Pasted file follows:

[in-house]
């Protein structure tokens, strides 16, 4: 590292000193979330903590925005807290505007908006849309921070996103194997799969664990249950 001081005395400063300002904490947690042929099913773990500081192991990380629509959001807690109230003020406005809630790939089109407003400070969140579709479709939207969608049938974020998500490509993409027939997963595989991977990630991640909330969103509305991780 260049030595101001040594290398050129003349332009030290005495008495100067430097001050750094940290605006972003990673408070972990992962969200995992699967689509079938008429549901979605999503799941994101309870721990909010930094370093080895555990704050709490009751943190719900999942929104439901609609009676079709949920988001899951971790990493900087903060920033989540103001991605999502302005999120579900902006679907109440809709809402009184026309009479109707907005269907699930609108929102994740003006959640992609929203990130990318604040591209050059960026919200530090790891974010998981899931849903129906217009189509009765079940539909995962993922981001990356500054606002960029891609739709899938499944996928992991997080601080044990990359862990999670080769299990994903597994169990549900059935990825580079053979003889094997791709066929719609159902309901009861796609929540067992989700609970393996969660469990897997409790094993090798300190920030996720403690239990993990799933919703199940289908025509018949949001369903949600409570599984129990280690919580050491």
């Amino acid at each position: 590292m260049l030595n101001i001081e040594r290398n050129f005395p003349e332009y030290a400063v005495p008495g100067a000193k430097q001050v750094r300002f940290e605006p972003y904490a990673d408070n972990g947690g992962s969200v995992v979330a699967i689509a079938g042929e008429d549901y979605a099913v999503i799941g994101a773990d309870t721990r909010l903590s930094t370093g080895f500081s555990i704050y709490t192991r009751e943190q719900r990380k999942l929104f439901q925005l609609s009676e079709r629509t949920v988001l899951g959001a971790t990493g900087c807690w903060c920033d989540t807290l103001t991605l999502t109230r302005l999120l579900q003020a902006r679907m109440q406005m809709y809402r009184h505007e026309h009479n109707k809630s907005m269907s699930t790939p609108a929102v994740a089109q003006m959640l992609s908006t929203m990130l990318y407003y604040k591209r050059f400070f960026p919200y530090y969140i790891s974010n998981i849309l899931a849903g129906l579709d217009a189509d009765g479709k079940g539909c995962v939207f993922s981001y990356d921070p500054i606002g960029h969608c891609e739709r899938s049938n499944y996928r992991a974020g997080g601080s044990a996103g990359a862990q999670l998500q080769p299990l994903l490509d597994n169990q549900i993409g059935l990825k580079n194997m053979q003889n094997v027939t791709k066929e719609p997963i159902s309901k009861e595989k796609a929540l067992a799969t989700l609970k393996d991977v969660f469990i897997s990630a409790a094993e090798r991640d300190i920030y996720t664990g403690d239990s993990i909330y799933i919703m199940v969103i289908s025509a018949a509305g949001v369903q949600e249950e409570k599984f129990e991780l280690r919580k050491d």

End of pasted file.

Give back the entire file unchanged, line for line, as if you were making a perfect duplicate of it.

[in-house]
């Protein structure tokens, strides 16, 4: 590292000193979330903590925005807290505007908006849309921070996103194997799969664990249950 001081005395400063300002904490947690042929099913773990500081192991990380629509959001807690109230003020406005809630790939089109407003400070969140579709479709939207969608049938974020998500490509993409027939997963595989991977990630991640909330969103509305991780 260049030595101001040594290398050129003349332009030290005495008495100067430097001050750094940290605006972003990673408070972990992962969200995992699967689509079938008429549901979605999503799941994101309870721990909010930094370093080895555990704050709490009751943190719900999942929104439901609609009676079709949920988001899951971790990493900087903060920033989540103001991605999502302005999120579900902006679907109440809709809402009184026309009479109707907005269907699930609108929102994740003006959640992609929203990130990318604040591209050059960026919200530090790891974010998981899931849903129906217009189509009765079940539909995962993922981001990356500054606002960029891609739709899938499944996928992991997080601080044990990359862990999670080769299990994903597994169990549900059935990825580079053979003889094997791709066929719609159902309901009861796609929540067992989700609970393996969660469990897997409790094993090798300190920030996720403690239990993990799933919703199940289908025509018949949001369903949600409570599984129990280690919580050491």
């Amino acid at each position: 590292m260049l030595n101001i001081e040594r290398n050129f005395p003349e332009y030290a400063v005495p008495g100067a000193k430097q001050v750094r300002f940290e605006p972003y904490a990673d408070n972990g947690g992962s969200v995992v979330a699967i689509a079938g042929e008429d549901y979605a099913v999503i799941g994101a773990d309870t721990r909010l903590s930094t370093g080895f500081s555990i704050y709490t192991r009751e943190q719900r990380k999942l929104f439901q925005l609609s009676e079709r629509t949920v988001l899951g959001a971790t990493g900087c807690w903060c920033d989540t807290l103001t991605l999502t109230r302005l999120l579900q003020a902006r679907m109440q406005m809709y809402r009184h505007e026309h009479n109707k809630s907005m269907s699930t790939p609108a929102v994740a089109q003006m959640l992609s908006t929203m990130l990318y407003y604040k591209r050059f400070f960026p919200y530090y969140i790891s974010n998981i849309l899931a849903g129906l579709d217009a189509d009765g479709k079940g539909c995962v939207f993922s981001y990356d921070p500054i606002g960029h969608c891609e739709r899938s049938n499944y996928r992991a974020g997080g601080s044990a996103g990359a862990q999670l998500q080769p299990l994903l490509d597994n169990q549900i993409g059935l990825k580079n194997m053979q003889n094997v027939t791709k066929e719609p997963i159902s309901k009861e595989k796609a929540l067992a799969t989700l609970k393996d991977v969660f469990i897997s990630a409790a094993e090798r991640d300190i920030y996720t664990g403690d239990s993990i909330y799933i919703m199940v969103i289908s025509a018949a509305g949001v369903q949600e249950e409570k599984f129990e991780l280690r919580k050491d």